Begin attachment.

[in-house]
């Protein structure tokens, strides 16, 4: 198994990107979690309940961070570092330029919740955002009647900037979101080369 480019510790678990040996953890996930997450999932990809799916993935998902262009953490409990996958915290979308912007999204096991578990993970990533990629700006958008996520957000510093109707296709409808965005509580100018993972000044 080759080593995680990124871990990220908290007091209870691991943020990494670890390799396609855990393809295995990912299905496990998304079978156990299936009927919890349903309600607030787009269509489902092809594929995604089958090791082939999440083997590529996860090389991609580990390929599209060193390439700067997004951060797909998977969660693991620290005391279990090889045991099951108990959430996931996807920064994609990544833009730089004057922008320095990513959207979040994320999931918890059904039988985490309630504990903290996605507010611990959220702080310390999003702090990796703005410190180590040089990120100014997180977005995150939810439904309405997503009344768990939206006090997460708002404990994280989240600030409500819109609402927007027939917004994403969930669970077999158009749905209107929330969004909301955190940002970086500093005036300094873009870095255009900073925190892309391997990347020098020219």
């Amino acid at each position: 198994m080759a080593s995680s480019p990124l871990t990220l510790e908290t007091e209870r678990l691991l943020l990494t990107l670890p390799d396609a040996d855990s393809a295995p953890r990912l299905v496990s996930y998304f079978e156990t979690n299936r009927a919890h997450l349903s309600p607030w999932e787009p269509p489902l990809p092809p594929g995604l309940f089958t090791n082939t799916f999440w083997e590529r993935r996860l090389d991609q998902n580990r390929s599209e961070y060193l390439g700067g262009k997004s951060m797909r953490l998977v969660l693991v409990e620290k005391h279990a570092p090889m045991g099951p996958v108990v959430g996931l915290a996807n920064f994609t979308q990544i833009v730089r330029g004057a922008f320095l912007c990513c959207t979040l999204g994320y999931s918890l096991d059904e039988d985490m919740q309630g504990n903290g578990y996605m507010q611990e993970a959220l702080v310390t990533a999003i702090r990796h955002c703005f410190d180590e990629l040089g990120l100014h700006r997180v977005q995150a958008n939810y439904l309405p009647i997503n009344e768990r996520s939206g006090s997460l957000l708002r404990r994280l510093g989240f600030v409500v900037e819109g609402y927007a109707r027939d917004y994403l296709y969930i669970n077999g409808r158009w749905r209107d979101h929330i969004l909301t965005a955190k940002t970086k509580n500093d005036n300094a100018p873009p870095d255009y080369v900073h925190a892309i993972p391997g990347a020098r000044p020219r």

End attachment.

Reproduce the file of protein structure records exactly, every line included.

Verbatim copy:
[in-house]
């Protein structure tokens, strides 16, 4: 198994990107979690309940961070570092330029919740955002009647900037979101080369 480019510790678990040996953890996930997450999932990809799916993935998902262009953490409990996958915290979308912007999204096991578990993970990533990629700006958008996520957000510093109707296709409808965005509580100018993972000044 080759080593995680990124871990990220908290007091209870691991943020990494670890390799396609855990393809295995990912299905496990998304079978156990299936009927919890349903309600607030787009269509489902092809594929995604089958090791082939999440083997590529996860090389991609580990390929599209060193390439700067997004951060797909998977969660693991620290005391279990090889045991099951108990959430996931996807920064994609990544833009730089004057922008320095990513959207979040994320999931918890059904039988985490309630504990903290996605507010611990959220702080310390999003702090990796703005410190180590040089990120100014997180977005995150939810439904309405997503009344768990939206006090997460708002404990994280989240600030409500819109609402927007027939917004994403969930669970077999158009749905209107929330969004909301955190940002970086500093005036300094873009870095255009900073925190892309391997990347020098020219």
């Amino acid at each position: 198994m080759a080593s995680s480019p990124l871990t990220l510790e908290t007091e209870r678990l691991l943020l990494t990107l670890p390799d396609a040996d855990s393809a295995p953890r990912l299905v496990s996930y998304f079978e156990t979690n299936r009927a919890h997450l349903s309600p607030w999932e787009p269509p489902l990809p092809p594929g995604l309940f089958t090791n082939t799916f999440w083997e590529r993935r996860l090389d991609q998902n580990r390929s599209e961070y060193l390439g700067g262009k997004s951060m797909r953490l998977v969660l693991v409990e620290k005391h279990a570092p090889m045991g099951p996958v108990v959430g996931l915290a996807n920064f994609t979308q990544i833009v730089r330029g004057a922008f320095l912007c990513c959207t979040l999204g994320y999931s918890l096991d059904e039988d985490m919740q309630g504990n903290g578990y996605m507010q611990e993970a959220l702080v310390t990533a999003i702090r990796h955002c703005f410190d180590e990629l040089g990120l100014h700006r997180v977005q995150a958008n939810y439904l309405p009647i997503n009344e768990r996520s939206g006090s997460l957000l708002r404990r994280l510093g989240f600030v409500v900037e819109g609402y927007a109707r027939d917004y994403l296709y969930i669970n077999g409808r158009w749905r209107d979101h929330i969004l909301t965005a955190k940002t970086k509580n500093d005036n300094a100018p873009p870095d255009y080369v900073h925190a892309i993972p391997g990347a020098r000044p020219r």